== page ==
A federal Labor Government would extend Queensland's controversial land clearing laws to the rest of the states in an effort to "bring down pollution".
The Shadow Minister for Climate Change and Energy Mark Butler and Shadow Minister for Agriculture Fisheries and Forestry, Joel Fitzgibbon released a statement confirming the move as part of Labor's climate change policy released today.
"To bring down pollution, broad-scale land clearing needs to be brought under control to ensure Australia has a robust offset market and to meet our Paris targets," the joint statement reads.
"Rates of land clearing more than doubled in Queensland after the LNP abolished virtually all controls, peaking at about two-thirds the rate of the Amazon's deforestation and killing millions of native wildlife."
The Queensland Labor Government's land clearing laws have been heavily criticized by farmers who argue they have made it more difficult to grow food and haven't delivered the best environmental outcomes.
Labor has pledged to build new tools and maps to help landholders understand if they are required to consider the federal land clearing protections, with funding of $8 million over the forward estimates.
"This will be a quick and simple online process designed to make it easier for farmers to know if they need to comply with protections," the statement reads.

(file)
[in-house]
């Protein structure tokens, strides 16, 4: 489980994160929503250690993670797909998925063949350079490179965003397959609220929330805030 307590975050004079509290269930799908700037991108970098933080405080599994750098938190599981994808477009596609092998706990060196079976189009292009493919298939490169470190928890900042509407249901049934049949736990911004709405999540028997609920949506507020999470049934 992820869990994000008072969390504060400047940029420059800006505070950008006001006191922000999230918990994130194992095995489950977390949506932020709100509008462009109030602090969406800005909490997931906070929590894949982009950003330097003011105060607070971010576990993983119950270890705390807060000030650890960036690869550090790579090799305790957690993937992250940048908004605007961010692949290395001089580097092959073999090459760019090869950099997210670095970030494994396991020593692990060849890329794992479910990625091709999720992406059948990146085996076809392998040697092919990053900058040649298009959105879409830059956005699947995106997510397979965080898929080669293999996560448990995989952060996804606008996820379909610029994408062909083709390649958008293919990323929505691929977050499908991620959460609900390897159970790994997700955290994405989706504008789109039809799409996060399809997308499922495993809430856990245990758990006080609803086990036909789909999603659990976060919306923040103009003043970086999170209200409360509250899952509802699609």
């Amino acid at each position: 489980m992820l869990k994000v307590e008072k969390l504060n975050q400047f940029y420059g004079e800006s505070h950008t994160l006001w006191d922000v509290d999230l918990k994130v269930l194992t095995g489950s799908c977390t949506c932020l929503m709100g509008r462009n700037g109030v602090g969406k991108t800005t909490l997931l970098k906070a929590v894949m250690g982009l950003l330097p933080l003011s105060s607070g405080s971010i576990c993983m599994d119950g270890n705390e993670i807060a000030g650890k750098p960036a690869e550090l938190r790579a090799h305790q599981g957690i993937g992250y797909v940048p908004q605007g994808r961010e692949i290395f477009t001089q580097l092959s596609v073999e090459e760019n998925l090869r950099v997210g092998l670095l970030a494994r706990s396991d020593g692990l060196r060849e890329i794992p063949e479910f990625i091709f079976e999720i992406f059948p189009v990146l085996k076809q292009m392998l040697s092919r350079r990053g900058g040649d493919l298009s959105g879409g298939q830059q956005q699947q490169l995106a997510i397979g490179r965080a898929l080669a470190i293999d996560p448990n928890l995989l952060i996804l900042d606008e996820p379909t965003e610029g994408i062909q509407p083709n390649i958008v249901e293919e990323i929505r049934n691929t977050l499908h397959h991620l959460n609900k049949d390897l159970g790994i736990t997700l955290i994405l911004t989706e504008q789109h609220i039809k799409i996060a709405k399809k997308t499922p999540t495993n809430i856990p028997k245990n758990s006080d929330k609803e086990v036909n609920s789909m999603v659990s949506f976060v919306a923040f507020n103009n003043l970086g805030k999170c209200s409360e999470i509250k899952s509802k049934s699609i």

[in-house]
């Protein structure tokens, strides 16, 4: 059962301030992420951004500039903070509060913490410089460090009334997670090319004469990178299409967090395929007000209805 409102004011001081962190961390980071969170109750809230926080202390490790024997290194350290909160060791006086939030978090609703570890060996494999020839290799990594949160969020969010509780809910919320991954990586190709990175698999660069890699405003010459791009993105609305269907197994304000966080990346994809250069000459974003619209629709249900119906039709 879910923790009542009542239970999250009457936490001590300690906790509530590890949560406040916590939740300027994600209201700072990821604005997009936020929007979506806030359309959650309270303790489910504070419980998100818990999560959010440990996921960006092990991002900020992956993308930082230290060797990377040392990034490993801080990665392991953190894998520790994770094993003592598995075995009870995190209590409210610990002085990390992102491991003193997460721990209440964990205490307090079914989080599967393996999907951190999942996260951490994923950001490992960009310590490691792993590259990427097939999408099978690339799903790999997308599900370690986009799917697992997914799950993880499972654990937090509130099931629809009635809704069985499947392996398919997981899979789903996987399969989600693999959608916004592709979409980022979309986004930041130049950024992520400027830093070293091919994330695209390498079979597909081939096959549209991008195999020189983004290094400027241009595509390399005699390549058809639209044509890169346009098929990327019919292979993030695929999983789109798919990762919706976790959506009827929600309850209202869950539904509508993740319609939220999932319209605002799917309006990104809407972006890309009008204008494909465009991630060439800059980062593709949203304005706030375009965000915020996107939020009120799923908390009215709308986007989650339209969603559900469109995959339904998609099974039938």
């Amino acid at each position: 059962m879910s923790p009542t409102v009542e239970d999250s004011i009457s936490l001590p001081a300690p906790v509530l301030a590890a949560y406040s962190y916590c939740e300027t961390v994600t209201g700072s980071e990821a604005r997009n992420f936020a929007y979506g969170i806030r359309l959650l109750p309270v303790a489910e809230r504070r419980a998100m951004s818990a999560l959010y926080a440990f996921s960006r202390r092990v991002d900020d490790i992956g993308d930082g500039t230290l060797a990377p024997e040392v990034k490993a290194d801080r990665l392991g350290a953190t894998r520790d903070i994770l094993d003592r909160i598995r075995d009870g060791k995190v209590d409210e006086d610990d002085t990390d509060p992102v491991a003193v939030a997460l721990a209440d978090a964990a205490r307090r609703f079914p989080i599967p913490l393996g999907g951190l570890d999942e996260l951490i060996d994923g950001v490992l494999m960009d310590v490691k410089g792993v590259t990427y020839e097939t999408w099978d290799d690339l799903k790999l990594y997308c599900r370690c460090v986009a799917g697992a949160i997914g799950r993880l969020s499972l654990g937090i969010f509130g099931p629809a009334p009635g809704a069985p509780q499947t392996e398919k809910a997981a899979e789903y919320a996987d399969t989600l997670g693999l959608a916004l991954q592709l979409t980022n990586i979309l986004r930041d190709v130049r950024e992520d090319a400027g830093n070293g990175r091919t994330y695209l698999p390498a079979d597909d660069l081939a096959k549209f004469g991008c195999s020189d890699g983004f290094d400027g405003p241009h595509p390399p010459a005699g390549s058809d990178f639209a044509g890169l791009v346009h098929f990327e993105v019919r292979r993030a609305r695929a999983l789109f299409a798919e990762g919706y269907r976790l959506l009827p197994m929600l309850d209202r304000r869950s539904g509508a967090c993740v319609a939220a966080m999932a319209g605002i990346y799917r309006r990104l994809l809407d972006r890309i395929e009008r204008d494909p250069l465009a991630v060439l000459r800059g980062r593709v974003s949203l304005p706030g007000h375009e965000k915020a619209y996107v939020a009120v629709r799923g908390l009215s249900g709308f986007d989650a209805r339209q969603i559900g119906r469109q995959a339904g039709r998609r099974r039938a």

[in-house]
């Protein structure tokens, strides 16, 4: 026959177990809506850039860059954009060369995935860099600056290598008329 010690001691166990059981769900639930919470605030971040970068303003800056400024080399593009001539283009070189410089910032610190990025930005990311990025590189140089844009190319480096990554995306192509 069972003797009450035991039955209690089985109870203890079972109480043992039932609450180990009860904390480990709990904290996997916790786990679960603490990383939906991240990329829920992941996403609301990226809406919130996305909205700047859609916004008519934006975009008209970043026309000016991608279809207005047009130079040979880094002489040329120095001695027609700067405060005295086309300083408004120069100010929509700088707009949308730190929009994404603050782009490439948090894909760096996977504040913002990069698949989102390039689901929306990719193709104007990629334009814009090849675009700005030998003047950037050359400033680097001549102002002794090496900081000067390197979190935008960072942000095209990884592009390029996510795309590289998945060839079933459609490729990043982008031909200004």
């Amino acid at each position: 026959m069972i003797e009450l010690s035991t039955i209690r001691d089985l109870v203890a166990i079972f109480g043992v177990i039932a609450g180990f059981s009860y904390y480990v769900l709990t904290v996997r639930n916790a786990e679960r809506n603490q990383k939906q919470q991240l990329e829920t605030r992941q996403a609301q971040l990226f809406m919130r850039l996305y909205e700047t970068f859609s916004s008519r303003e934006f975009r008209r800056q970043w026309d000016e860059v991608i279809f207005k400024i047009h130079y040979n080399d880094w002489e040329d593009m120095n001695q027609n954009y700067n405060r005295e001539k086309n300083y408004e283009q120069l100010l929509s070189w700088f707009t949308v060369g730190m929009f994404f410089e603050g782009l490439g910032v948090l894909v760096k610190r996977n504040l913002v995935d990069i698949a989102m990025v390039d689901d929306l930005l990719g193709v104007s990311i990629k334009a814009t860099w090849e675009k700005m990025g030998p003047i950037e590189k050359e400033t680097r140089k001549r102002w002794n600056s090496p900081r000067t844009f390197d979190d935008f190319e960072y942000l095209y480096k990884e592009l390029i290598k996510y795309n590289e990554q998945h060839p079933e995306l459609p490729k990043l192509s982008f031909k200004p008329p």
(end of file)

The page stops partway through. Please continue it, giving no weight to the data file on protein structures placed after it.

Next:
"Labor will work with the states to bring the rest of the country in line with Queensland's reporting of land clearing by implementing the state's ground-tested SLATS system nationwide, and re-invigorating COAG's National Vegetation Management Framework.
"Native title holders and tradition owners of the land would be exempt from land clearing protections while we consult with them on land clearing laws."
The announcement has been slammed by the Federal Agriculture Minister, David Littleproud, as a "big stick" approach.
Mr Littleproud said the laws would punish farmers for managing vegetation rather than rewarding them for the vegetation on their land.
"Queensland farmers have staged huge protests, given they are having large parts of their properties made unproductive without any compensation or financial reward," he said.
"Labor needs to come clean on what carbon gain it has modelled from banning vegetation management nation-wide.
"If Labor is getting carbon gains from stopping farmers making money on part of their farms then it should pay compensation. Labor should not take something from our farmers for nothing. If farmers are doing the heavy lifting for Labor's carbon target, they deserve to be paid.
"Taking away part of a business's assets and offering nothing in return is wrong. Labor has no right to declare farmers can't use a big part of their farms without compensation."
Labor has no right to declare farmers can't use a big part of their farms without compensation.
Minister Littleproud recently announced a $30 million pilot fund to reward farmers for the biodiversity on their properties last week.
"I also announced $4 million for a biodiversity certification scheme and stamp so farmers can get a premium here and overseas for their product if they're looking after biodiversity.
"Labor acknowledges the livestock sector is already going to be carbon neutral by 2030 and that farmers are already doing their bit, so why does Labor need a big stick?" Minister Littleproud said.
"But city voters understand our family farmers are in drought and can't take any more, and that farmers grow our food."
Comment from state natural resource ministers and farm lobby groups is being sought.
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